Drivers who stay in their lane are like air molecules in a laminar flow. They follow a straight path and interact with their neighbors to the left and right mainly through shear, which will change their speed only slowly. On the other hand, air molecules in turbulent flow wiggle around all the time and bump into slower molecules, or get bumped by faster ones. This makes all of them assume the same speed, more or less. Only at the wall you find a strong speed gradient, maybe like at an onramp on a highway. The slow cars entering the highway speed up really fast when others will cut into their lane frequently.

Of course there are no lanes and no lane markings in air. Airflow is like a highway with an infinite number of infinitesimally small lanes, and instead of producing accidents, molecules which bump into each other are merely creating local pressure. The boundary layer which is mentioned so often is in the end a matter of definition: The boundary layer is defined to end when the local flow has reached 99% of the flow speed outside of the boundary layer. This allows to split the flow into a regime without viscous effects far from the body, which is easier to calculate, and one with viscous effects in a thin sheet around it. In reality there is no such thing, all air follows the same laws.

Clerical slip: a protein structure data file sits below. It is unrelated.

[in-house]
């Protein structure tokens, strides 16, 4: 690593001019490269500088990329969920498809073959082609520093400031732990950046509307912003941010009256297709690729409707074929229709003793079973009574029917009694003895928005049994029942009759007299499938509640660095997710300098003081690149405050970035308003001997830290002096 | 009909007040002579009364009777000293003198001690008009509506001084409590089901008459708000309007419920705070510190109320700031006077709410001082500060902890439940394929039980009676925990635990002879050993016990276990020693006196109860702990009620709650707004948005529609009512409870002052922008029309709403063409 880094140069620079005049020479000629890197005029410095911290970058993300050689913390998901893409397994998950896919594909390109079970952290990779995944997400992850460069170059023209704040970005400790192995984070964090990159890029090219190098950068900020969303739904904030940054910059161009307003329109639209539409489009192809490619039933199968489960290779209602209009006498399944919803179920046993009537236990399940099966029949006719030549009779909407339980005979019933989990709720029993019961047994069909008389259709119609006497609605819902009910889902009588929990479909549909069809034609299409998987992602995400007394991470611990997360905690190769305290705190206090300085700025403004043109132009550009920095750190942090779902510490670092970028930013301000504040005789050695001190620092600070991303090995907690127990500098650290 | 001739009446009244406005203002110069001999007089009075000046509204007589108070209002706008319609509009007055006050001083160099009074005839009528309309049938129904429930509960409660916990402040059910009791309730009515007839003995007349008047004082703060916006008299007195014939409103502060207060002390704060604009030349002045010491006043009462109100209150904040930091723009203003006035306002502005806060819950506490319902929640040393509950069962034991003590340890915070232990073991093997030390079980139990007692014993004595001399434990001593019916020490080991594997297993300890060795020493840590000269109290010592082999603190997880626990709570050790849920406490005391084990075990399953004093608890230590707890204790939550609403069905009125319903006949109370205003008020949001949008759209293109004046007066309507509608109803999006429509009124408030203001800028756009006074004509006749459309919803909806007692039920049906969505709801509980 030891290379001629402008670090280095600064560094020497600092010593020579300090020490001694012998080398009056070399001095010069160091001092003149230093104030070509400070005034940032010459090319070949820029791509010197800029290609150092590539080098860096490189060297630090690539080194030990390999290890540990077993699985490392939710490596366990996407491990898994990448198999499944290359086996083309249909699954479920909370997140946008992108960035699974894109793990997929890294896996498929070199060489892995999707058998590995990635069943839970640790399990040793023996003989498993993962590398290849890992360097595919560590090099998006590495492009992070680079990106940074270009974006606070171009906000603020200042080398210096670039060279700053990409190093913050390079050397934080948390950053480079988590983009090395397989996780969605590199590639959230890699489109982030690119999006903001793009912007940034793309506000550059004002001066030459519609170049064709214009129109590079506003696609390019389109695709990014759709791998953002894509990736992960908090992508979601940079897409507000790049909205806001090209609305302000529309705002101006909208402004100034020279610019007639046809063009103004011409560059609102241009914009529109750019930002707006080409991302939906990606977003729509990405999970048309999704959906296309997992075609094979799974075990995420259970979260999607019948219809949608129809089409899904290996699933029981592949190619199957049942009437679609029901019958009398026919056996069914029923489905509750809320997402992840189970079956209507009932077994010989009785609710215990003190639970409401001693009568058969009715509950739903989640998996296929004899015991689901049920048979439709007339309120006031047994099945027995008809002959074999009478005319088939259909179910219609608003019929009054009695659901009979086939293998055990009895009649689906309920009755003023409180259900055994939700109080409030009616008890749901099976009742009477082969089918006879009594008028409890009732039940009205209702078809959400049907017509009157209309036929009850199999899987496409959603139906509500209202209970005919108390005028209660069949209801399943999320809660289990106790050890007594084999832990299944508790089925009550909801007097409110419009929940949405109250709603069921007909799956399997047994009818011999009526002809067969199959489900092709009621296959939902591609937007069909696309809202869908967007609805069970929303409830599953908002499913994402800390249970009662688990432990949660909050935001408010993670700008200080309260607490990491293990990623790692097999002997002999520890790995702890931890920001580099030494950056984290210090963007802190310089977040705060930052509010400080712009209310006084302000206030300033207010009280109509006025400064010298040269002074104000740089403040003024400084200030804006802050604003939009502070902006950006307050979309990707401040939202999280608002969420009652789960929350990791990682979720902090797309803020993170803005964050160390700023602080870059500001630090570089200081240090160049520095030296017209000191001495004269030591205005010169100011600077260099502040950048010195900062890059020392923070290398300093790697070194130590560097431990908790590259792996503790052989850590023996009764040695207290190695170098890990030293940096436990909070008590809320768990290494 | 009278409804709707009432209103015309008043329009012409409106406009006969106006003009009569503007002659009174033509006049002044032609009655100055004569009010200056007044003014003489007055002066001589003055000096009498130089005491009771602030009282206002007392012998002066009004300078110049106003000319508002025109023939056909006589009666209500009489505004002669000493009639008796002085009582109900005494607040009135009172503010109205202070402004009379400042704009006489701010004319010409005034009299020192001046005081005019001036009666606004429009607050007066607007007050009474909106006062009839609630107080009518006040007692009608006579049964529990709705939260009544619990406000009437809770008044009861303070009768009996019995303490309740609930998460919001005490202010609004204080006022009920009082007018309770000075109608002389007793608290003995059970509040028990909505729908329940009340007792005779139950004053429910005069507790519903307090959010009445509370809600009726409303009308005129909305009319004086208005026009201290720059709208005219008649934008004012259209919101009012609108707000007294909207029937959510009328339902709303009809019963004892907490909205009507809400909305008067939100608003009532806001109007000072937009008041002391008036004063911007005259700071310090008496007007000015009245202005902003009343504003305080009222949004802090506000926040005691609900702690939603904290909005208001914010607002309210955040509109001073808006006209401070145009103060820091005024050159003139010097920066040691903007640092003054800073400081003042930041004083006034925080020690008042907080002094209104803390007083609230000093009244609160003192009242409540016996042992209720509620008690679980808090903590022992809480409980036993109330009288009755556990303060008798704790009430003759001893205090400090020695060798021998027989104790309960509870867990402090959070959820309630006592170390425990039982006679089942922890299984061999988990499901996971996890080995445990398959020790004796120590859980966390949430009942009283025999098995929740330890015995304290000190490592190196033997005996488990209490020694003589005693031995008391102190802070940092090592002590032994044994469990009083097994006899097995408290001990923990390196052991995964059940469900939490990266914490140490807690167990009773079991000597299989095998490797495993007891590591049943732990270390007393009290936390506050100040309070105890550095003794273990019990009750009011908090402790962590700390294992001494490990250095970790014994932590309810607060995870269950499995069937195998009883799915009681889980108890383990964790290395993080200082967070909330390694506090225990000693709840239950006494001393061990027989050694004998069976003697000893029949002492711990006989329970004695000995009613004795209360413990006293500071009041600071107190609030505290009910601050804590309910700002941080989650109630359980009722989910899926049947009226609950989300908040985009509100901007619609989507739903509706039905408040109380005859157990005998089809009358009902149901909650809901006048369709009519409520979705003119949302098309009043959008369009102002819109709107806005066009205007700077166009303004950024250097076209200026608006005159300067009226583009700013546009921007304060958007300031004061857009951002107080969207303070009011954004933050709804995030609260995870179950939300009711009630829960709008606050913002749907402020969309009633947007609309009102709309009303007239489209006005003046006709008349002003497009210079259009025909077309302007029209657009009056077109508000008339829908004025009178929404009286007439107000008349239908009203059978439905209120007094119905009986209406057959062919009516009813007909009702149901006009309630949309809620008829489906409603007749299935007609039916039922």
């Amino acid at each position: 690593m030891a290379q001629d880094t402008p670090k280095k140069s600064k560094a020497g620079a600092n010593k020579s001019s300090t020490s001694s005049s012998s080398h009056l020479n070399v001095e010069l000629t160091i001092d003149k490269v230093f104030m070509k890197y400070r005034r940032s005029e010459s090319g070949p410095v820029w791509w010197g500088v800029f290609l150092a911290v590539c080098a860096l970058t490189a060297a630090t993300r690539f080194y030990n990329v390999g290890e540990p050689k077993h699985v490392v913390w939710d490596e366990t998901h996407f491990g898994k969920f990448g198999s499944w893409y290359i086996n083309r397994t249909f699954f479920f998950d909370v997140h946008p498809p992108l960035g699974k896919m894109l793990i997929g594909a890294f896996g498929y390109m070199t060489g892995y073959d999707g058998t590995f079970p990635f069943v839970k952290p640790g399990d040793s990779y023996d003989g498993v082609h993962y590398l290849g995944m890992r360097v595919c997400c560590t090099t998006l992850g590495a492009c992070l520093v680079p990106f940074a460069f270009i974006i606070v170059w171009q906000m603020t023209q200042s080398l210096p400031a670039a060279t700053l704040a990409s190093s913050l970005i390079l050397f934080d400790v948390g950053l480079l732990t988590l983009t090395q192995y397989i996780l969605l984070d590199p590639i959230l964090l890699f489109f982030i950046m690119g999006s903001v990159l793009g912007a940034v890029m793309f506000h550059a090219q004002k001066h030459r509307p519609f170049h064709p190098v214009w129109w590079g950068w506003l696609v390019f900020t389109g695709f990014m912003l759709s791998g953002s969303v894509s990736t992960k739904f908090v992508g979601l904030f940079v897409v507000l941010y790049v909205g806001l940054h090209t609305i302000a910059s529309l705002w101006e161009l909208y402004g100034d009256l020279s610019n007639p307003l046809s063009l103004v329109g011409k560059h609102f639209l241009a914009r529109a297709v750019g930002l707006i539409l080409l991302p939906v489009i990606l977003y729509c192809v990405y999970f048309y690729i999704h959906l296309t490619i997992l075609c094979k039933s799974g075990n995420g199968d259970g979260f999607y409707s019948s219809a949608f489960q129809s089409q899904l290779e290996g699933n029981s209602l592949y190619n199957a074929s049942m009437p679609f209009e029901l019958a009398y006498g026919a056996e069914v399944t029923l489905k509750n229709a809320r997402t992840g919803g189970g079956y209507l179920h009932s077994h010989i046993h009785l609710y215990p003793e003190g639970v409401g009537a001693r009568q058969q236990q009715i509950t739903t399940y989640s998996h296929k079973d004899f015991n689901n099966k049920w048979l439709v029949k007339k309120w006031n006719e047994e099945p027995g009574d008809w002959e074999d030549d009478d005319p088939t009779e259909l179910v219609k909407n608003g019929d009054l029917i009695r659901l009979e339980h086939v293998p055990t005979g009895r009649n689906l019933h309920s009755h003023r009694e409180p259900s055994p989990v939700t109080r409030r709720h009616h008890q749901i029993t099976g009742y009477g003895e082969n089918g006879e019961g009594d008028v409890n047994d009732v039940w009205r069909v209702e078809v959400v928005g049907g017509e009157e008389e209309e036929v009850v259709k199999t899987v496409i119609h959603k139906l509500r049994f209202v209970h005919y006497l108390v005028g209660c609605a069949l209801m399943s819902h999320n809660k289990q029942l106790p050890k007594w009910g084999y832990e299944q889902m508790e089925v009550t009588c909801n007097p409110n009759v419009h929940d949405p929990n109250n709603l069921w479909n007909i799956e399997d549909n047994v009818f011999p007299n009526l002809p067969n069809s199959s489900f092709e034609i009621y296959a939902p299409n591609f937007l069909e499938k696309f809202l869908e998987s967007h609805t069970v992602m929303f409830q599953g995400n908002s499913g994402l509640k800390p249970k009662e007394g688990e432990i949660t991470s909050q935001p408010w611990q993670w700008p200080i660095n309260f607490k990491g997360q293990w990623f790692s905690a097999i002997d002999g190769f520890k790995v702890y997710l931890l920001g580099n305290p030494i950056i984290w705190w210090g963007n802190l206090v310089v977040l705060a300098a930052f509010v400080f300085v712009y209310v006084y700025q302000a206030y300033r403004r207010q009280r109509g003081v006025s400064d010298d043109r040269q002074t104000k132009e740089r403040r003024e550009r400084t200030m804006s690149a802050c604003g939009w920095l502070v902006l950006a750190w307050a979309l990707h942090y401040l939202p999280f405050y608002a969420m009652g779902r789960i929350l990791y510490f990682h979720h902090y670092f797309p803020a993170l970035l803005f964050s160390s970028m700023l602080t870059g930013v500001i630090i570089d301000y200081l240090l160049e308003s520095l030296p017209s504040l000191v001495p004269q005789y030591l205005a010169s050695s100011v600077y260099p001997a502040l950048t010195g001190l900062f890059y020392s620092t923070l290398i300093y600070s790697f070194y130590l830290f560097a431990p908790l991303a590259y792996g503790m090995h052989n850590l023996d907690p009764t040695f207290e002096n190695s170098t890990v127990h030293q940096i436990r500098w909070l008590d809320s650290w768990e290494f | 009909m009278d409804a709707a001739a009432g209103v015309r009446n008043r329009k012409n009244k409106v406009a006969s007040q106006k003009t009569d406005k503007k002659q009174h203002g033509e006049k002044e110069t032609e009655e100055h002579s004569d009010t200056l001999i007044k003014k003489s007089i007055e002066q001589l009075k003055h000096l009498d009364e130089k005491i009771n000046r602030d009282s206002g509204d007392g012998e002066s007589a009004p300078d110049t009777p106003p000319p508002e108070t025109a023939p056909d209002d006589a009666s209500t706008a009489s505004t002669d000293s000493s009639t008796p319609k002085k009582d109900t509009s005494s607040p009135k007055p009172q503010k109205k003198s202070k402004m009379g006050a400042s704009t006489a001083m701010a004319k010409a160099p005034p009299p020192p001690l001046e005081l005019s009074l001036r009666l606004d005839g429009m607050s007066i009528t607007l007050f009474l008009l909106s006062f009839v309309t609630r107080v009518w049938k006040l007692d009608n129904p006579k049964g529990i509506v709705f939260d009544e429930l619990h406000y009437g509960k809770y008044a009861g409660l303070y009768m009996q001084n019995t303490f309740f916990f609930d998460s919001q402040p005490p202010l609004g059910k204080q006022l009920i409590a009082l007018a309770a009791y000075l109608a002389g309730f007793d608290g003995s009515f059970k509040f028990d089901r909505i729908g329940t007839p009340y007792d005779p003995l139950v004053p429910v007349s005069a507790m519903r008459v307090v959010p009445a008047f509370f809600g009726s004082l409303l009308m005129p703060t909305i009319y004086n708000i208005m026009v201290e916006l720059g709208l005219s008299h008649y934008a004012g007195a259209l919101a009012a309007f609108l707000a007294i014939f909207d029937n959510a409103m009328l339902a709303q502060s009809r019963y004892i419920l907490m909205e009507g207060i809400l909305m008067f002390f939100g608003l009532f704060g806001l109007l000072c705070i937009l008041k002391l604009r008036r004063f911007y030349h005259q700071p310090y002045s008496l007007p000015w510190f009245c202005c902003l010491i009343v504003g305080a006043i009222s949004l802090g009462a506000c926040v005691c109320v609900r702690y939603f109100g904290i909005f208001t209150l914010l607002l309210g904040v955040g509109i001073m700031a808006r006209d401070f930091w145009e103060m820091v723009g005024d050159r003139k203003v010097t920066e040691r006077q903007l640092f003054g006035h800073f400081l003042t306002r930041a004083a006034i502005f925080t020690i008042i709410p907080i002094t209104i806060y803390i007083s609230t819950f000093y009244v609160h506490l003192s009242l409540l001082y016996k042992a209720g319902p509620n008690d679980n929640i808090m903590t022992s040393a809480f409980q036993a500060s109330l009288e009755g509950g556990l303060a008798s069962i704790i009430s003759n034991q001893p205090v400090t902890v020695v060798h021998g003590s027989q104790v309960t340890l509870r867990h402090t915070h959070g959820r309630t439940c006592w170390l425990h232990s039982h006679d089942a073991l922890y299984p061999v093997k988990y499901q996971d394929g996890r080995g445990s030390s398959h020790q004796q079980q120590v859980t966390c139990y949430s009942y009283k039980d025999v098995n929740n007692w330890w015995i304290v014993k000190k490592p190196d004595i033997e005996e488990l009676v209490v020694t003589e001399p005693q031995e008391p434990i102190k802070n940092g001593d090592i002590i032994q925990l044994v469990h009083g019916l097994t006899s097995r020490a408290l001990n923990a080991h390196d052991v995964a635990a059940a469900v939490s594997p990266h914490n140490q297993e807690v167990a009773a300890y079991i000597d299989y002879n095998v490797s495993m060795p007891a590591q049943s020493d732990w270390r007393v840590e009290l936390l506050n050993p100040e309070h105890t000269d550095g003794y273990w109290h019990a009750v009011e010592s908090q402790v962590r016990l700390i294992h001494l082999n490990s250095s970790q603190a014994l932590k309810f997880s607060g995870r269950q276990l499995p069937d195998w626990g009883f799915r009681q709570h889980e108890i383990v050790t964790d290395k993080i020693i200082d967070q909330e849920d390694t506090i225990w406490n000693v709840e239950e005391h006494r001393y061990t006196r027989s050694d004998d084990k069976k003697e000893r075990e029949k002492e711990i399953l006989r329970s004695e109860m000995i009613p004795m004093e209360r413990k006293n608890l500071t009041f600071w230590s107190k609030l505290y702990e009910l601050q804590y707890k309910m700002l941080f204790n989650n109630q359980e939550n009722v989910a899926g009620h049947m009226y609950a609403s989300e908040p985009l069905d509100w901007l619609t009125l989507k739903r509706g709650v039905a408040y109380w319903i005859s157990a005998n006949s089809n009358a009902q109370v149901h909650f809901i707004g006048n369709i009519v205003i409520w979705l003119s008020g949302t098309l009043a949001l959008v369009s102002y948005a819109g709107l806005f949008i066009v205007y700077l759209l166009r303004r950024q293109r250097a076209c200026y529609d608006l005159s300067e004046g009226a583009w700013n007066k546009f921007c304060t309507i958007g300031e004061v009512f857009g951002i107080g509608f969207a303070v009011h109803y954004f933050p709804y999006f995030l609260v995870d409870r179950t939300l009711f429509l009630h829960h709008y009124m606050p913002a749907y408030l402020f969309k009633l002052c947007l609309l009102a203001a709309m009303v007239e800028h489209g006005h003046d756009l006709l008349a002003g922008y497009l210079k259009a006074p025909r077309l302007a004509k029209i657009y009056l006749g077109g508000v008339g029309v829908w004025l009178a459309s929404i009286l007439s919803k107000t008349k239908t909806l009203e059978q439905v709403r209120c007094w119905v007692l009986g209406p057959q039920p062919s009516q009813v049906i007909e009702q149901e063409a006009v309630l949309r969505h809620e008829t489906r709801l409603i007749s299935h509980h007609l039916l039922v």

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Think of the layers more as a liquid - imagine running water, just as there is sometimes a fast moving flow of water on the surface or in a reduced space, with slower moving currents beneath the surface.

Aerodynamics is actually an area of Fluid Dynamics, with air being a compressible fluid.

The Navier-Stokes equation can be derived to show mathmatically how the boundary layer actually works if you wish to invesigate further.

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    $\begingroup$ Welcome to aviation.SE! $\endgroup$ – ymb1 Jun 29 '16 at 1:29
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    $\begingroup$ @andrea This doesn't really help - exactly the same questions then apply to how layers function in water - how discrete are they; what sorts of continua exist, and so on. $\endgroup$ – Daniele Procida Jun 29 '16 at 9:48